The dilemma: should you wait in line for a cashier or head to self-checkout?

Today, self-checkout kiosks are common in many stores and options keep growing. Some retailers, such as Amazon Go and Dollar General, are forging ahead with the next generation of self-checkout, using self-scanning mobile apps to streamline the process.

It’s safe to say that self-checkout options, coupled with online shopping trends, are painting a less than rosy picture for the future of cashiers. However, the majority of Americans aren’t ready to give up the ghost.

After recently polling 1,900 respondents, CivicScience learned that 57% of U.S. adults prefer to check out with a cashier instead of a self-checkout kiosk when both options were available. At the same time, 33% head straight to the self-checkout lane, while 10% remain unbiased towards one or the other.

What about self-checkout remains unappealing to so many Americans?

Self-checkout comes with pros and cons, depending on how you look at it. For some, the self-checkout kiosk is the ideal option. It may be faster, offer more independence and control over the checkout process, and doesn’t require small talk with a cashier.

For others, even though self-checkout kiosks may be the faster option during busy store hours, scanning and bagging items yourself is extra work. Using the POS system may be a nuisance as well as a learning curve, and scanning errors require waiting for an employee to fix them. Plus, the lack of human interaction might be off-putting.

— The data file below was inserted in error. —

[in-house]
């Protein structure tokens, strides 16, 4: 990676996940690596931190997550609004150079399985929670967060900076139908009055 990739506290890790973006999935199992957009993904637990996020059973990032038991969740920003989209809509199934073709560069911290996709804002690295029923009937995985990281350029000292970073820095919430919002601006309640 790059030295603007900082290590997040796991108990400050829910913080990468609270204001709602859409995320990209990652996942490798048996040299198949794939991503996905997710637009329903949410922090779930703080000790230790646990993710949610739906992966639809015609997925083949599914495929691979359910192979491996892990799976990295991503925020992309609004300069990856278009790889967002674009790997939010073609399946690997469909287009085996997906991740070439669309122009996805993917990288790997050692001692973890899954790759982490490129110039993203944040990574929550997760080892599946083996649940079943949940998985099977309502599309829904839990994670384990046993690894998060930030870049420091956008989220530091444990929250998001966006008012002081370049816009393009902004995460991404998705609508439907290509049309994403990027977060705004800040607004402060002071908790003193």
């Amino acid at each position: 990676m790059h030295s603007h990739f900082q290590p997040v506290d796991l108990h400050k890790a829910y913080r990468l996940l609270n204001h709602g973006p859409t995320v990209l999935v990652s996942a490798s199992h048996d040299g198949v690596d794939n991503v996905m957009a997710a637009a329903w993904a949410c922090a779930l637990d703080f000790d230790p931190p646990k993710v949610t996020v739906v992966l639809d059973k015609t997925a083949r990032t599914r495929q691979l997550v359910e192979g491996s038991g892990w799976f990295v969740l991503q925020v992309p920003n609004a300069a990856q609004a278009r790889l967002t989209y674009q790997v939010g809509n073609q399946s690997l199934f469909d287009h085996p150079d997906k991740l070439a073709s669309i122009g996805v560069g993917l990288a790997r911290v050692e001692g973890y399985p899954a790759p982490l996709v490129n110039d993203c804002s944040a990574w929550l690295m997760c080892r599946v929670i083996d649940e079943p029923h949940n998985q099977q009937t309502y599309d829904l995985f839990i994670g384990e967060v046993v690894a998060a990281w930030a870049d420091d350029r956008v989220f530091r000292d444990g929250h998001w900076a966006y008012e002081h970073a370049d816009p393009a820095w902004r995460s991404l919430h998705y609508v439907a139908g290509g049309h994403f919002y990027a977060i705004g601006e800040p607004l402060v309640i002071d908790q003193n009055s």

Retailers looking to transition to a more automated checkout process may be met with resistance by a majority of shoppers who still prefer real-life humans to ring up their items and lead the transaction. The hurdle is even higher when it comes to implementing more cutting-edge self-checkout options that require the use of a retailer’s mobile app.

Despite estimates that close to 80% of U.S. adults own smartphones, it’s likely that wide adoption of self-checkout apps is a ways down the road. In a survey conducted in May, CivicScience found that only 16% of shoppers have used retailers’ mobile apps at all while shopping in stores.

Additionally, if self-checkout apps require the user to pay through the app, as the Amazon Go app does, then retailers really have their work cut out for them. Unlike China, where mobile payment apps are flourishing, findings show that Americans are far less open to making mobile payments through apps or digital wallets, and security fears top reasons why.

However, just like the mammoth growth of smartphone adoption in the past decade, it’s a given that in time more shoppers will adapt not only to using self-checkout kiosks but new checkout technologies.

In fact, this trajectory is right on track when considering how digitally-native Millennials responded to the checkout survey. In stark contrast to Baby Boomers, 75% of whom said they would choose a cashier instead of self-checkout, the preference for self-checkout leads with the Millennial generation. Forty-six percent of Millennials said they preferred self-checkout kiosks, while 39% preferred checking out with a cashier.

With Gen Xers sandwiched between Millennials and Baby Boomers, it’s clear that the younger you are, the more likely you are to adopt self-checkout kiosks. When looking at a more in-depth age breakdown, 46% of 18-34 year-olds chose self-checkout while only 39% chose cashier checkout.

If trends continue in this direction, will we eventually witness the dissolution of the traditional cashier job? Debate continues as to whether self-checkout will lead to displaced workers or if those lost jobs will transfer to new and different openings within retail.

The somewhat good news for the more than 3.5 million cashiers in the U.S. and the shoppers who prefer them is that cashier jobs are projected to remain stagnant in the next decade, according to the Bureau of Labor Statistics. However, they definitely aren’t expected to grow.

The bias of older Americans towards the traditional cashier-mediated checkout experience may influence retailers for the time being, but as younger generations age, things are likely to change.